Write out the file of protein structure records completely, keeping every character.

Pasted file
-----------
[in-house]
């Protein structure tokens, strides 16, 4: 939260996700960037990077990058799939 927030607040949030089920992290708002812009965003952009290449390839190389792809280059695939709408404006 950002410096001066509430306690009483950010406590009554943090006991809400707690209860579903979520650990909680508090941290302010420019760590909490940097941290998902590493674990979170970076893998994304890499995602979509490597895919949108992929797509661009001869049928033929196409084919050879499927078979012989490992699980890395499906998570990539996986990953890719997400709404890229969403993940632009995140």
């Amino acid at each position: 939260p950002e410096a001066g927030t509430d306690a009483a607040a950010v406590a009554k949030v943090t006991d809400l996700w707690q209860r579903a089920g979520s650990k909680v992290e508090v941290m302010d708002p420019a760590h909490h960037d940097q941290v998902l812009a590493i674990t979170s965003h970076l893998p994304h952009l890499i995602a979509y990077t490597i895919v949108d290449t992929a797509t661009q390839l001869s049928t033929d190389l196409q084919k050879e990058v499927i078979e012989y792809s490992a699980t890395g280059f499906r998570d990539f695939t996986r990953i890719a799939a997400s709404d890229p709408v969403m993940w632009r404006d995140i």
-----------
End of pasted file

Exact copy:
[in-house]
């Protein structure tokens, strides 16, 4: 939260996700960037990077990058799939 927030607040949030089920992290708002812009965003952009290449390839190389792809280059695939709408404006 950002410096001066509430306690009483950010406590009554943090006991809400707690209860579903979520650990909680508090941290302010420019760590909490940097941290998902590493674990979170970076893998994304890499995602979509490597895919949108992929797509661009001869049928033929196409084919050879499927078979012989490992699980890395499906998570990539996986990953890719997400709404890229969403993940632009995140």
């Amino acid at each position: 939260p950002e410096a001066g927030t509430d306690a009483a607040a950010v406590a009554k949030v943090t006991d809400l996700w707690q209860r579903a089920g979520s650990k909680v992290e508090v941290m302010d708002p420019a760590h909490h960037d940097q941290v998902l812009a590493i674990t979170s965003h970076l893998p994304h952009l890499i995602a979509y990077t490597i895919v949108d290449t992929a797509t661009q390839l001869s049928t033929d190389l196409q084919k050879e990058v499927i078979e012989y792809s490992a699980t890395g280059f499906r998570d990539f695939t996986r990953i890719a799939a997400s709404d890229p709408v969403m993940w632009r404006d995140i």